9 horsepower and 8 ft lbs of torque
Power to weight ratio of 0.037
4 speed manual transmission
30 inch seat height
229 lbs with all fluids full
Fuel economy of 134 mpg!
Honda Rebel 250
The Rebel has been a huge favourite among new bikers since it launched in 1985. You’ll often find these bikes in the fleet of motorcycle training schools because of their beginner-friendly torque and horsepower levels (coupled with excellent reliability).
While not quite as small or maneuverable as the Grom, the CMX250 Rebel is still very light (at 320 lbs fully fueled) and has nearly twice the engine to complement its classic cruiser styling.
You won’t get the fuel economy of the Grom, but the Rebel’s 62 mpg is respectable.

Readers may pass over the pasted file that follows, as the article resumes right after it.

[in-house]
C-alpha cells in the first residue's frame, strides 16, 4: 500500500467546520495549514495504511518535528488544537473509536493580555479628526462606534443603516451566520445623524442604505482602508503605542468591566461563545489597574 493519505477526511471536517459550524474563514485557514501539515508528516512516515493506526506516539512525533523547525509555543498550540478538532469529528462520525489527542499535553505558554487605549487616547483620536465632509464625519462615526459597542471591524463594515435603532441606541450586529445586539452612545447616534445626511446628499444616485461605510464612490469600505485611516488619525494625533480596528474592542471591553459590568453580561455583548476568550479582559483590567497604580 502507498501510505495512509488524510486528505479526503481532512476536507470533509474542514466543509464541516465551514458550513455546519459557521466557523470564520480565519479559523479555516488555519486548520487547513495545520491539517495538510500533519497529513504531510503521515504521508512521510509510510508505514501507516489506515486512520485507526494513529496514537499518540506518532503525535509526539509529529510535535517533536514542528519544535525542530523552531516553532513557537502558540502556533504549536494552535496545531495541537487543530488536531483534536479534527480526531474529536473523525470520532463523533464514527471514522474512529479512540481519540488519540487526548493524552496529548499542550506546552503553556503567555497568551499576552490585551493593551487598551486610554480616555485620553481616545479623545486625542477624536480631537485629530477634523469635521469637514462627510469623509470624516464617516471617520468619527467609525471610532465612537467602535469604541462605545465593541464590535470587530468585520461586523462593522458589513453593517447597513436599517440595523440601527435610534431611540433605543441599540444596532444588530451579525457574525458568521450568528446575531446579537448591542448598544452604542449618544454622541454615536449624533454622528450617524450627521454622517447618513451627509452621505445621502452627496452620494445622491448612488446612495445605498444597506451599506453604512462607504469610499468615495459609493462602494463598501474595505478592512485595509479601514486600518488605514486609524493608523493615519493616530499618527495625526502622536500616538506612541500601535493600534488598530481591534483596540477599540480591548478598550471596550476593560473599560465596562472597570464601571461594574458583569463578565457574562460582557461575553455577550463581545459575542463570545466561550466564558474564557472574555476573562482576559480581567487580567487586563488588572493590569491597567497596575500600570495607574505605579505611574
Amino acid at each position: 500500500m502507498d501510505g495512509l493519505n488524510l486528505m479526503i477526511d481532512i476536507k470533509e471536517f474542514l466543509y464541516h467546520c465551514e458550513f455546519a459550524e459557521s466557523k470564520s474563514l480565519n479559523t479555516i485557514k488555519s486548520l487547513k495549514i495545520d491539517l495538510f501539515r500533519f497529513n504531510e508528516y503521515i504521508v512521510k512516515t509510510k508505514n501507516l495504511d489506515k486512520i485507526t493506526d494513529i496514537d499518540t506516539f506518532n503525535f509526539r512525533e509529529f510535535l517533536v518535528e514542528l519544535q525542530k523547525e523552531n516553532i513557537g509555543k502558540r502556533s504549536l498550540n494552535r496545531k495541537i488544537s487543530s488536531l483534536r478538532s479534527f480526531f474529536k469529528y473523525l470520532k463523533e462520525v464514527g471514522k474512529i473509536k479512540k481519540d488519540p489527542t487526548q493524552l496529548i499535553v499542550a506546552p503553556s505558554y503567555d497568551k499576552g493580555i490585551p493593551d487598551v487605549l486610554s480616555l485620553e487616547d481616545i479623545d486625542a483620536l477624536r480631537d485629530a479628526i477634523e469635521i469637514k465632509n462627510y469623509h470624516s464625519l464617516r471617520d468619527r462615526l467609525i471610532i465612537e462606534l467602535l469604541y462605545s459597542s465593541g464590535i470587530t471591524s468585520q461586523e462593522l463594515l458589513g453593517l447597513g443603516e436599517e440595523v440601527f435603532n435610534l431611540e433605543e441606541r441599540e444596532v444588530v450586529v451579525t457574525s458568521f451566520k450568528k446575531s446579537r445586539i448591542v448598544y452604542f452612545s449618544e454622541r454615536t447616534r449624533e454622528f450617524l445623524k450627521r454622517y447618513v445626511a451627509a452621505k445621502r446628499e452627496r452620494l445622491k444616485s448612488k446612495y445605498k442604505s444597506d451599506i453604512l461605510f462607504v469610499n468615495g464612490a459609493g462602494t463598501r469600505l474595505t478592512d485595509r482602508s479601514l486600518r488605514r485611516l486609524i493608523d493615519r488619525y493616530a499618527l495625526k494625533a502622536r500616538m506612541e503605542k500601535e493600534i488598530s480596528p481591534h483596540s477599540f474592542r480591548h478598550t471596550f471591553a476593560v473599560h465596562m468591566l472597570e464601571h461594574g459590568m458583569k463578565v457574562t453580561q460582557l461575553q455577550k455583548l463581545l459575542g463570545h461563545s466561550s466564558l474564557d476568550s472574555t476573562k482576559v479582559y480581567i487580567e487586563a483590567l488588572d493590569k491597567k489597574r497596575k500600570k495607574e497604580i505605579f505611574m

The 250 can easily be purchased used for prices ranging from about $1200 for older Rebels, up to $3000 for later model versions. Terrific value for the price!
If the Grom is too compact and futuristic for your palate, definitely cast your glance the Rebel’s way.
In 2017 Honda replaced the 250 Rebel with a totally redesigned CMX300 Rebel. They really did a great job updating the bike and sales have reflected that. So much so, in fact, that it’s very hard to find them at the dealership to just look at.
The new 300 Rebel brand new is priced at $4700 USD- just below our $5000 budget. They’re very rare on the used market at this point (being so new), but if you watch carefully you might see one at the top of your budget available.
The new 300 Rebel is a whole different animal than the 250 and easily worth the extra money if you have it in your budget.